UK to generate more energy from clean sources than fossil fuels this year
Clean energy sources will provide more electricity than fossil fuels in the UK this year for the first time since before the Industrial Revolution, the National Grid has announced today.
The historic landmark follows a decade of transformation for the power sector, with the share of electricity generated from fossil fuels dropping from 75.6% to 46.6% since 2009.
This year has seen the UK enjoy its first coal-free fortnight and record levels of solar energy generation, while 64.5% of electricity imported through underwater cables has come from zero-carbon sources.
The announcement comes a week after the government committed to a legally binding target that will eradicate the country’s net carbon emissions by 2050.
National Grid CEO, John Pettigrew, said: “As we look to the future, we are proud to champion world-leading feats of British engineering as we move to a net zero power grid.
"The incredible progress that Britain has made in the past ten years means we can now say 2019 will be the year net zero power beats fossil fuel fired generation for the first time."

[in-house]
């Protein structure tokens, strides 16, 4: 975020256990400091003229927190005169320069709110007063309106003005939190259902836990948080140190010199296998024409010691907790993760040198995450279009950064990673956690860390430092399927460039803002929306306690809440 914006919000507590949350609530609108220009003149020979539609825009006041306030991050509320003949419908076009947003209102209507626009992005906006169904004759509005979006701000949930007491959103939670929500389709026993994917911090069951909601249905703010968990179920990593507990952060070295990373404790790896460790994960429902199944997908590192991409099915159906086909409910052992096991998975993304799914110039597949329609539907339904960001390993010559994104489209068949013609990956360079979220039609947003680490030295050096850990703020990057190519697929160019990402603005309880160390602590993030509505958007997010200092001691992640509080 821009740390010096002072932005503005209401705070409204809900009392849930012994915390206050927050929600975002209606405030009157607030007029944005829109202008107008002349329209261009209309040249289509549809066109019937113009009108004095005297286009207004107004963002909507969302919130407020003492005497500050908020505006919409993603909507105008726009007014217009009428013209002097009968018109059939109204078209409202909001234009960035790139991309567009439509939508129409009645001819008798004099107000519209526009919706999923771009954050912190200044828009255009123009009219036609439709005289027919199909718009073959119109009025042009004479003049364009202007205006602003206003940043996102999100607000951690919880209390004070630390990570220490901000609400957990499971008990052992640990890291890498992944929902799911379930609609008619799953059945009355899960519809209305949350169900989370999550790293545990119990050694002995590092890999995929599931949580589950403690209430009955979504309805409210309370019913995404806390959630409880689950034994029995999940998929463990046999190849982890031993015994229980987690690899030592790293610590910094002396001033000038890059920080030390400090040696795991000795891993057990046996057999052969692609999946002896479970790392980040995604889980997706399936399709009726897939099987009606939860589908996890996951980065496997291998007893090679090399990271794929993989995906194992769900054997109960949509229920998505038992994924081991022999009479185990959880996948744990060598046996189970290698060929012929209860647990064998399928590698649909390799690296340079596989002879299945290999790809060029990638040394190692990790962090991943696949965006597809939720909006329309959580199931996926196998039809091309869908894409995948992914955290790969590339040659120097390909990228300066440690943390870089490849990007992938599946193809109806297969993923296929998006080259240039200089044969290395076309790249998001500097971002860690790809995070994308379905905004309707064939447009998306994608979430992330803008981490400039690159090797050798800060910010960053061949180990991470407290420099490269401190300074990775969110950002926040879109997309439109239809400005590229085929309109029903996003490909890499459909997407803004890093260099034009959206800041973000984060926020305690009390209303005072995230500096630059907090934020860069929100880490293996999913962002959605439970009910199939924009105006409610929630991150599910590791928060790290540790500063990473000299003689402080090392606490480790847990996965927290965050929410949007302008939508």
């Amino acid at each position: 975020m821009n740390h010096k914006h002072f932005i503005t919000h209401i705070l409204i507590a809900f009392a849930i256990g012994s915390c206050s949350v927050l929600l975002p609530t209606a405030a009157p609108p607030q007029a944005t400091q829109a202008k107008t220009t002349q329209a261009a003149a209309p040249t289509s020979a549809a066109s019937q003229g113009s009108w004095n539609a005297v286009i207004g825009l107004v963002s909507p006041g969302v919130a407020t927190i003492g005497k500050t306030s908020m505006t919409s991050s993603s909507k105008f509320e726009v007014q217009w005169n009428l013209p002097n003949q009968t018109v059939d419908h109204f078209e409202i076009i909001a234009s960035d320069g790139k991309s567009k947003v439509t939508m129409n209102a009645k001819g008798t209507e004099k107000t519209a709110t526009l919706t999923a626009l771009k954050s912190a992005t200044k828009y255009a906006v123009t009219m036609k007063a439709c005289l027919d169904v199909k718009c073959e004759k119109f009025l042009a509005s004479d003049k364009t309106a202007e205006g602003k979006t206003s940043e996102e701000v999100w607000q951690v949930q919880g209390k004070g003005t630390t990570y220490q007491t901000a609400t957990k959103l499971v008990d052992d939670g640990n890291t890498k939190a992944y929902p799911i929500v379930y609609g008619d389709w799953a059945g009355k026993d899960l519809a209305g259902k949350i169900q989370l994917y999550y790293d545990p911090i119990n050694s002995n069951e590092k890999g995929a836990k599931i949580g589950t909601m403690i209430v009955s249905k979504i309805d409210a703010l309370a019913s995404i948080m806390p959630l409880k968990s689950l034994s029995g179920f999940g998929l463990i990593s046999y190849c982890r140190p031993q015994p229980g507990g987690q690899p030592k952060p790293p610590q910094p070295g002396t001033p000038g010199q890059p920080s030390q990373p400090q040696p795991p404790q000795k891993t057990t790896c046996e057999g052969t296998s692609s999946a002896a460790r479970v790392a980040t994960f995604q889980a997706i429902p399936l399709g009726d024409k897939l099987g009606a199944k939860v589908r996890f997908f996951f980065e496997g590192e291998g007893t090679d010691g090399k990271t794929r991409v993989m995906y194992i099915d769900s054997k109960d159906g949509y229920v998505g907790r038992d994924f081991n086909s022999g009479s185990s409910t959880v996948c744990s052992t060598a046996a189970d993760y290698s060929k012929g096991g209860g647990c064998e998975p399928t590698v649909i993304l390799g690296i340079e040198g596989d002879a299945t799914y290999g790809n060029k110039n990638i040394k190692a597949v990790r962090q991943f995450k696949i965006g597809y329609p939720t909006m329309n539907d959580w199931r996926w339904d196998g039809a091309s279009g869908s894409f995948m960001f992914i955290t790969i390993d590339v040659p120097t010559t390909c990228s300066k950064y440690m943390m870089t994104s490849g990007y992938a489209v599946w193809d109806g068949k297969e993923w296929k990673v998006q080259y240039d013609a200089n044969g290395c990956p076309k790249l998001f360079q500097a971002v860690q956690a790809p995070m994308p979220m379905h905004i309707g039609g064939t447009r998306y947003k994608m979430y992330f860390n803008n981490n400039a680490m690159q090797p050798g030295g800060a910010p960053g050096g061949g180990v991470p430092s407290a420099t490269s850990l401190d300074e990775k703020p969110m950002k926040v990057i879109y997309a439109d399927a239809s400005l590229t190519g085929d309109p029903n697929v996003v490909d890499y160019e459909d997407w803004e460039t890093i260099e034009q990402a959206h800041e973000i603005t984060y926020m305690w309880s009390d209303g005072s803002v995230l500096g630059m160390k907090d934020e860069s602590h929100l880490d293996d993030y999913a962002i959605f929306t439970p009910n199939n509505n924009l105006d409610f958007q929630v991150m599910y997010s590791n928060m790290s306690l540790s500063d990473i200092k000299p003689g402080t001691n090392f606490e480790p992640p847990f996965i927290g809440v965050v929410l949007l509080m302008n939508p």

The National Grid highlighted how it is investing around £1.3bn each year to support the transition to clean energy, and has spent £2bn on new interconnector projects.
Moreover, its fifth underwater electricity cable interconnector – the North Sea Link – is currently under construction, and will plug British homes into Norway’s biggest hydro-dam, providing 100% zero carbon energy.
The National Grid said it would have at least six interconnectors operating in the UK by 2030, through which 90% of electricity imported will be from zero carbon sources.
“The interconnectors that connect our electricity grid into Norway’s hydropower are part of this story, as is having the know-how to bring renewable generation onstream to complement conventional sources of generating power,” Pettigrew said.
“This will help accelerate our progress towards delivering cleaner, greener energy for Britain’s homes, our travel and our work as quickly as possible.”
Image credit: iStock
Chris Seekings is a reporter for TRANSFORM